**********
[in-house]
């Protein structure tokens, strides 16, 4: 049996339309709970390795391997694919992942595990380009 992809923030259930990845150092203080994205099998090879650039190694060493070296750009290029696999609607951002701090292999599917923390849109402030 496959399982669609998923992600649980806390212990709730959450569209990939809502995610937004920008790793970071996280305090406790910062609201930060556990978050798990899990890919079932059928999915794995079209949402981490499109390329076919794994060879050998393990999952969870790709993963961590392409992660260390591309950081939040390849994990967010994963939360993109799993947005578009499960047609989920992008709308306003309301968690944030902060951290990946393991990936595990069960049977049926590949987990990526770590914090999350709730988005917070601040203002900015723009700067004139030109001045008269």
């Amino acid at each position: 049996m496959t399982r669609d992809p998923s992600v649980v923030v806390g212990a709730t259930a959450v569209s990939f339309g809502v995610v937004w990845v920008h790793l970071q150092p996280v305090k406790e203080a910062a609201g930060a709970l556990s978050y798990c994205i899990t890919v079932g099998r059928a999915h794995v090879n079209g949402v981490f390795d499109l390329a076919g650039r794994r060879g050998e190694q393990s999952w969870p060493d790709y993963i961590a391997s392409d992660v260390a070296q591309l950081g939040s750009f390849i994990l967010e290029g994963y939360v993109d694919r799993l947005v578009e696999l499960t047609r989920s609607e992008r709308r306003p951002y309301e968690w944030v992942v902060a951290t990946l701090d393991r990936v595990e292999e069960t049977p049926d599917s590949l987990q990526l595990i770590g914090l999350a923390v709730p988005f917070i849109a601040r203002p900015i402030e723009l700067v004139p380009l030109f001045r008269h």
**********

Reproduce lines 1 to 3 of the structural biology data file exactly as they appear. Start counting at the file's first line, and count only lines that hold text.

[in-house]
């Protein structure tokens, strides 16, 4: 049996339309709970390795391997694919992942595990380009 992809923030259930990845150092203080994205099998090879650039190694060493070296750009290029696999609607951002701090292999599917923390849109402030 496959399982669609998923992600649980806390212990709730959450569209990939809502995610937004920008790793970071996280305090406790910062609201930060556990978050798990899990890919079932059928999915794995079209949402981490499109390329076919794994060879050998393990999952969870790709993963961590392409992660260390591309950081939040390849994990967010994963939360993109799993947005578009499960047609989920992008709308306003309301968690944030902060951290990946393991990936595990069960049977049926590949987990990526770590914090999350709730988005917070601040203002900015723009700067004139030109001045008269």
């Amino acid at each position: 049996m496959t399982r669609d992809p998923s992600v649980v923030v806390g212990a709730t259930a959450v569209s990939f339309g809502v995610v937004w990845v920008h790793l970071q150092p996280v305090k406790e203080a910062a609201g930060a709970l556990s978050y798990c994205i899990t890919v079932g099998r059928a999915h794995v090879n079209g949402v981490f390795d499109l390329a076919g650039r794994r060879g050998e190694q393990s999952w969870p060493d790709y993963i961590a391997s392409d992660v260390a070296q591309l950081g939040s750009f390849i994990l967010e290029g994963y939360v993109d694919r799993l947005v578009e696999l499960t047609r989920s609607e992008r709308r306003p951002y309301e968690w944030v992942v902060a951290t990946l701090d393991r990936v595990e292999e069960t049977p049926d599917s590949l987990q990526l595990i770590g914090l999350a923390v709730p988005f917070i849109a601040r203002p900015i402030e723009l700067v004139p380009l030109f001045r008269h």